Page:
Pakistan Flood: 1,000 Dead, Third Of Country Submerged

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Pakistan Flood: 1000 Dead, Third Of Country Submerged

Pakistan Flood: 1000 Dead, Third Of Country Submerged Due to ruined infrastructure and floodwaters, the Swat Valley in Pakistan’s Kyber Pakhtunkhwa province was largely cut off from the rest of the nation.

Climate change minister Sherry Rehman claimed on Monday that a third of the country was under water as a result of flooding brought on by record-breaking monsoon rains,

which are causing tens of millions of people to battle the worst monsoon floods in a decade and have already claimed hundreds of lives.

Rehman claimed that the problem had reached “unimaginable proportions” due to the monsoon rains.

As the nation struggles to deal with floods that have affected 33 million people, she told the news agency AFP that “it’s just one big ocean, there’s no dry land to pump the water out.”

The Swat Valley, which is home to millions of people, is located in Pakistan’s northern Kyber Pakhtunkhwa province and has been largely cut off from the rest of the nation by destroyed infrastructure and floodwaters.

Food and medicine were running out, according to locals, who also reported having limited access to electricity.

Here are the top 10 flood updates from Pakistan:

1. Since the start of the seasonal rains in June, up to 1,061 people have died,

but the final death toll may be higher because hundreds of towns in the hilly north are now shut off after flood-swollen rivers wiped away roads and bridges, according to news agency AFP.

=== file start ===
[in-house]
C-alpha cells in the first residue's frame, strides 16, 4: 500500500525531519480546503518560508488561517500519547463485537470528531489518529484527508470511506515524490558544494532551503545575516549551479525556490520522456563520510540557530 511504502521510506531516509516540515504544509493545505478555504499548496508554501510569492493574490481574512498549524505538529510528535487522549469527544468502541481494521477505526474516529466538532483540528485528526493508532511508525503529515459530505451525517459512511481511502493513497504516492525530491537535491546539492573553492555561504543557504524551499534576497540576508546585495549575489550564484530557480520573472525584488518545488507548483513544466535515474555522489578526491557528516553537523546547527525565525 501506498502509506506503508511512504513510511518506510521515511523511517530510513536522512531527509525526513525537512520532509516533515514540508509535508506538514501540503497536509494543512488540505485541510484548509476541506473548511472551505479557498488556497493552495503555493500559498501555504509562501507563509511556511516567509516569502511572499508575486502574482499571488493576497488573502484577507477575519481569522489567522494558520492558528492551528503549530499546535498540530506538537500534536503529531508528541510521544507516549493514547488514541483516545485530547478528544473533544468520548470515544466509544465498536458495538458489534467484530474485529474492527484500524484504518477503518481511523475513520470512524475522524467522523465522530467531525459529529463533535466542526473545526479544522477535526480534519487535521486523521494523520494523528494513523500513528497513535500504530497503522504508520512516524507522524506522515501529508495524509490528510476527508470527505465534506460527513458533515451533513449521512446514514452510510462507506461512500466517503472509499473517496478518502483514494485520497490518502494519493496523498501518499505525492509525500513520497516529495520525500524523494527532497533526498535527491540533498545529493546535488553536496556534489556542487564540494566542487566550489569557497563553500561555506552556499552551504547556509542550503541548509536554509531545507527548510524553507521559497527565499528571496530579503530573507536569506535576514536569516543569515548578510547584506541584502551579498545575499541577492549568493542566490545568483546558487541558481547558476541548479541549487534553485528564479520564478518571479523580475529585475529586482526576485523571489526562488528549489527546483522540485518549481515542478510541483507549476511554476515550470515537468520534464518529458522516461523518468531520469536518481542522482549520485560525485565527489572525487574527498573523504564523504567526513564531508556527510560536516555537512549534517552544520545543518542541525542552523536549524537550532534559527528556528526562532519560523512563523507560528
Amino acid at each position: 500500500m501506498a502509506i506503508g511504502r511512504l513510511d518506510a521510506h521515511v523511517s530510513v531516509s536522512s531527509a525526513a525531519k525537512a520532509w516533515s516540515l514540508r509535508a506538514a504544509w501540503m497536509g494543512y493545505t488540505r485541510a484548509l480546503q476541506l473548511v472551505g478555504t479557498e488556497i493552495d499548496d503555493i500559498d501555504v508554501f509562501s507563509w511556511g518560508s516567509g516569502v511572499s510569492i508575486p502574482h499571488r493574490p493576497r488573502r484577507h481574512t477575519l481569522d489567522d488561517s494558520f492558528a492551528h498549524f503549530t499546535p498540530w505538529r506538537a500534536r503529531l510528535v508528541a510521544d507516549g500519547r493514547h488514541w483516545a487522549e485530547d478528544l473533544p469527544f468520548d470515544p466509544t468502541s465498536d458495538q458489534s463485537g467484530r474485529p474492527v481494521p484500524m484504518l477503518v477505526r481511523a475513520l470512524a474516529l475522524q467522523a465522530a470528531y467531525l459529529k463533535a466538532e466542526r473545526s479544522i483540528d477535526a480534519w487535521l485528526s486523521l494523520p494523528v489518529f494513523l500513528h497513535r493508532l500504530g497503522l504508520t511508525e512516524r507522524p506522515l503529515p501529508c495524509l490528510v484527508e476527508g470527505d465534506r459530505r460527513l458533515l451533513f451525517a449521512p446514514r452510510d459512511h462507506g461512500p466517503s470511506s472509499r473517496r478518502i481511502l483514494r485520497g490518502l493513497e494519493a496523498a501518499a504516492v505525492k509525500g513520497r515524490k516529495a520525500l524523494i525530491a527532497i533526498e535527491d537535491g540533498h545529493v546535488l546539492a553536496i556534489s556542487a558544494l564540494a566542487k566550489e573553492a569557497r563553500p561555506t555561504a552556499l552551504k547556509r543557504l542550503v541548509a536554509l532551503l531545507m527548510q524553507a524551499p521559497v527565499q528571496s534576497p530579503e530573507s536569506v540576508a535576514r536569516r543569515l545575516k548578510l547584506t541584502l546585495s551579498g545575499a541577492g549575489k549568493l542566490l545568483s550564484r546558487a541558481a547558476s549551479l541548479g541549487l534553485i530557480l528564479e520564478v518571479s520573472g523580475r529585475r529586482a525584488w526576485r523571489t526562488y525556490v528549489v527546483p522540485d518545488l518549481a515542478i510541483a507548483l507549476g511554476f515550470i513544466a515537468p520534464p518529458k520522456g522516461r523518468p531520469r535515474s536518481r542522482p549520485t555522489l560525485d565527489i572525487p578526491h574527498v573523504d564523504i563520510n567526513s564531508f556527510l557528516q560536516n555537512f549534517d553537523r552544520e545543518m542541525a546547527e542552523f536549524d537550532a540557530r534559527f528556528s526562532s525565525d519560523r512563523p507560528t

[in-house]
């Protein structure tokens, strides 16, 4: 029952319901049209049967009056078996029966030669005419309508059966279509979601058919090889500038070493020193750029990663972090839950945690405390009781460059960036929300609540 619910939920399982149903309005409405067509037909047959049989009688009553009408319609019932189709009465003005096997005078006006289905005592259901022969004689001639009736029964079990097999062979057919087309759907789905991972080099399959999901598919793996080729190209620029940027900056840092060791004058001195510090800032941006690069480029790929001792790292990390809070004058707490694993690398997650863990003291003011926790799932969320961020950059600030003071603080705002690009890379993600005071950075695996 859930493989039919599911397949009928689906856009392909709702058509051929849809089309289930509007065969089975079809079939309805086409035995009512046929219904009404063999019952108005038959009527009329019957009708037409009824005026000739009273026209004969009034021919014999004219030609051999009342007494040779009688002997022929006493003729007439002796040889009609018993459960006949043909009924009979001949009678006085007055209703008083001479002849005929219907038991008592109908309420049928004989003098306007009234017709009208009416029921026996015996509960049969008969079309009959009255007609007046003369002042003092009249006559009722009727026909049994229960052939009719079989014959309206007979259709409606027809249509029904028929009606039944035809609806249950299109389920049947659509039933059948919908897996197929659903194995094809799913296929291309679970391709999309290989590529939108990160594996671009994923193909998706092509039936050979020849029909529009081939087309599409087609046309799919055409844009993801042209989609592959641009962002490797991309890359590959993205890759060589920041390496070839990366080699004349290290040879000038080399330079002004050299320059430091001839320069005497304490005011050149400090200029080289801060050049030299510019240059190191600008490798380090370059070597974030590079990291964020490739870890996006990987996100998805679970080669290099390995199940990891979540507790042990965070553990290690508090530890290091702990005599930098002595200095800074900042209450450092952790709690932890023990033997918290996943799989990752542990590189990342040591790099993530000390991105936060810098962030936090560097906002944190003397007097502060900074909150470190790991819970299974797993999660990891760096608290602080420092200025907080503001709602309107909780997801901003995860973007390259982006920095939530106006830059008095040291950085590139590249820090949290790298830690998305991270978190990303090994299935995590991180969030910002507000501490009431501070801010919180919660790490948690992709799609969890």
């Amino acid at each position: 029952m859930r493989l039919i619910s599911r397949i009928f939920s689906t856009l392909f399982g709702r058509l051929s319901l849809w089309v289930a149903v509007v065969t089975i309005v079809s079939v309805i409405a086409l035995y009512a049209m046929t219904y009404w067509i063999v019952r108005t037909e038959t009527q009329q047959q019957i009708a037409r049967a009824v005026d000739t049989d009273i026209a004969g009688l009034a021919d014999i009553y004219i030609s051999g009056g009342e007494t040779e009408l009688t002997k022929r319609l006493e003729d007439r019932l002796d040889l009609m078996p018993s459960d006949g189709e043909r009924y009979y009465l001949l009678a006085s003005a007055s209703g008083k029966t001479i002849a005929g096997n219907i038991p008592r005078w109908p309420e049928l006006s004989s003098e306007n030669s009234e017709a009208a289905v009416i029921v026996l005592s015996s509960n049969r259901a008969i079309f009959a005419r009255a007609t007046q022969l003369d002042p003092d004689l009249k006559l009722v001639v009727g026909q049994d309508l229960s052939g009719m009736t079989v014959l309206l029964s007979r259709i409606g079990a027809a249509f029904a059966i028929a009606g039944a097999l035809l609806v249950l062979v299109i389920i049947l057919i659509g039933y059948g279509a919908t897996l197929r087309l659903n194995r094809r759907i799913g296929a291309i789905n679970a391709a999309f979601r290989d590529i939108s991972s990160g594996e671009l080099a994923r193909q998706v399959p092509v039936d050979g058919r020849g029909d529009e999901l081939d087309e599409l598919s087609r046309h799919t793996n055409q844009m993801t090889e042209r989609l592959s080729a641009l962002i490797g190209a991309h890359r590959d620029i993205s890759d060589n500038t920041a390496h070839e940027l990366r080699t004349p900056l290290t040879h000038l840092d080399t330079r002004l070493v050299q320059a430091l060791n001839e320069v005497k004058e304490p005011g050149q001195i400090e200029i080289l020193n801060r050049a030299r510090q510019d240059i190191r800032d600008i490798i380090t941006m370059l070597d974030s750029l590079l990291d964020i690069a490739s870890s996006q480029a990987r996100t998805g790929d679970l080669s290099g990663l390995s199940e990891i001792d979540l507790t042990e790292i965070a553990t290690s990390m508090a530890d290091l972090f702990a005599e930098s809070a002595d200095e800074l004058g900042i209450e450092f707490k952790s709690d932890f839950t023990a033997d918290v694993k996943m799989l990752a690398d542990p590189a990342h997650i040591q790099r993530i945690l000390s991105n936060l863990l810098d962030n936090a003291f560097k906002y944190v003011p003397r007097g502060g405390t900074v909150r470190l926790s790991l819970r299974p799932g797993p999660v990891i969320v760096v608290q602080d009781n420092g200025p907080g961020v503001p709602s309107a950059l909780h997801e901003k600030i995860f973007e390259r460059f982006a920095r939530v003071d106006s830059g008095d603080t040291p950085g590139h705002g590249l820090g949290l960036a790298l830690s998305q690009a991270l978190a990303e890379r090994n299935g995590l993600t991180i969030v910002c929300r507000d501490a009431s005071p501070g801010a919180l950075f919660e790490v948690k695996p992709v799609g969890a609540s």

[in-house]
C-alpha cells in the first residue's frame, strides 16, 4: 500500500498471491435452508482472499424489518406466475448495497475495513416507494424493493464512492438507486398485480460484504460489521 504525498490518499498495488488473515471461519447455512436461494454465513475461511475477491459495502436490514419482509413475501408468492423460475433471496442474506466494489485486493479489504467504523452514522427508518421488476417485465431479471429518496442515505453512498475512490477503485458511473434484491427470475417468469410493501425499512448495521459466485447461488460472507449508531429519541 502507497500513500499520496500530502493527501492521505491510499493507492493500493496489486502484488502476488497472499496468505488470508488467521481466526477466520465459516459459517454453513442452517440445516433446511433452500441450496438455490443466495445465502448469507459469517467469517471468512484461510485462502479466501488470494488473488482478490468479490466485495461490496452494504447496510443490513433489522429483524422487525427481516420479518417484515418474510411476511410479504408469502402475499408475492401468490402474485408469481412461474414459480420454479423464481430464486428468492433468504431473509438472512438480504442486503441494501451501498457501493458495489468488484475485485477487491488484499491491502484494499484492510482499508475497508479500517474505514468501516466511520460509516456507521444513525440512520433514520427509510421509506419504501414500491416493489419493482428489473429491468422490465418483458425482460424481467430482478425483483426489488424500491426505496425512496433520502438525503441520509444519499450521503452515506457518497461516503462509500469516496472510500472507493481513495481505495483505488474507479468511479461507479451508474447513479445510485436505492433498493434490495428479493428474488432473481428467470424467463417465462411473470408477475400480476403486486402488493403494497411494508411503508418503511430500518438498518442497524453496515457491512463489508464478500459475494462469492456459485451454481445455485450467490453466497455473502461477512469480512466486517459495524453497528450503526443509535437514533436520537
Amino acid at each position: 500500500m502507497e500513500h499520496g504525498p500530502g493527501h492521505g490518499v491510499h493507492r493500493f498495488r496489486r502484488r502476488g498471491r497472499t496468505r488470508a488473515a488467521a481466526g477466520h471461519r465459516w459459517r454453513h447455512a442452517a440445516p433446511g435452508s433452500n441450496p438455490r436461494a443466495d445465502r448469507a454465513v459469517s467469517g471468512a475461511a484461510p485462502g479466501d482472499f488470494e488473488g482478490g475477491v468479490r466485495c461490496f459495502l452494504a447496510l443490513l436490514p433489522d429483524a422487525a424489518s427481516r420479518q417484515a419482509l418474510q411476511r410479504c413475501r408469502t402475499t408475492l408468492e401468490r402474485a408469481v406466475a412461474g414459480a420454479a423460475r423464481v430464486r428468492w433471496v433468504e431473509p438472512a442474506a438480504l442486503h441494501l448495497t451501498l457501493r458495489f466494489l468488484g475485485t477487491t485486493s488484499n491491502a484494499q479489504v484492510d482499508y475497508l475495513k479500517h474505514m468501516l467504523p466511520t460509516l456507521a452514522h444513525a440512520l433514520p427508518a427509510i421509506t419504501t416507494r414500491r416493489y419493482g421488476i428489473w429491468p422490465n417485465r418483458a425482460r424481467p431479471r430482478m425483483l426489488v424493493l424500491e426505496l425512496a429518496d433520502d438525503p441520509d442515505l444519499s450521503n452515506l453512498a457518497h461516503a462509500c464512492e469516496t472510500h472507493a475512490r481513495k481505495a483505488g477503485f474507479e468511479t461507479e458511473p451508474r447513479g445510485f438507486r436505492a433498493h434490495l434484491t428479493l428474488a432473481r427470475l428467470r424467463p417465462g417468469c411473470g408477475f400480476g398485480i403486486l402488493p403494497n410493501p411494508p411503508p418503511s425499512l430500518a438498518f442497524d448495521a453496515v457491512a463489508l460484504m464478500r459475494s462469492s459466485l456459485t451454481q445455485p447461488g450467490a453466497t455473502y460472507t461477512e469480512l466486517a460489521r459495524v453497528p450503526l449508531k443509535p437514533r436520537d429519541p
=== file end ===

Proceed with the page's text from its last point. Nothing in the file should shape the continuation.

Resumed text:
2. According to the National Disaster Management Authority, this year’s flooding has affected more than 33 million people or one in seven Pakistanis.

The floods this year are akin to those in 2010, which were the worst on record and resulted in more than 2,000 fatalities.

3. Desperation is beginning to set in in the tent camps that have appeared across the nation as a result of flood victims. “It’s unpleasant to live here.

It’s about our self-respect, “Fazal e Malik, a resident of the town of Nowshera in the province of Khyber Pakhtunkhwa who is taking refuge on the grounds of a school that is now home to over 2,500 people, stated.

4. Weeks of nonstop rain have inundated millions of acres of fertile farmland, but now the Indus is in danger of overflowing as torrents of water flow from tributaries in the north.

5. According to Balochistan’s Chief Minister,

Mir Abdul Qudoos Bizenjo, more than two months of flooding caused the province to sustain damages of more than 200 billion Pakistani rupees ($900 million).

6. Pakistan’s foreign minister stated that the nation requires financial assistance to deal with the “crushing” floods, and he expressed optimism that international organizations like the International Monetary Fund would consider the economic consequences.

7. The IMF executive board was expected to meet on Monday to decide whether to approve the continuation of a $6 billion loan program that the government needs to settle its foreign debt, but it is clearly obvious that additional money would be needed to rebuild after this rainfall.

8. In a statement of sympathy to Pakistani Prime Minister Shehbaz Sharif, Britain’s Queen Elizabeth said: “My sympathies are with all of those who have been impacted, as well as those working in trying conditions to support the recovery efforts.”

9. After announcing an emergency

requesting assistance from abroad, the first aid flights from Turkey and the United Arab Emirates started to arrive on Sunday. For Pakistan, whose economy is in freefall, it could not have arrived at a worse moment.

10. Vendors complain about a scarcity of supply from the flooded breadbasket provinces of Sindh and Punjab, which is causing prices of basic items, especially onions, tomatoes, and chickpeas, to surge.

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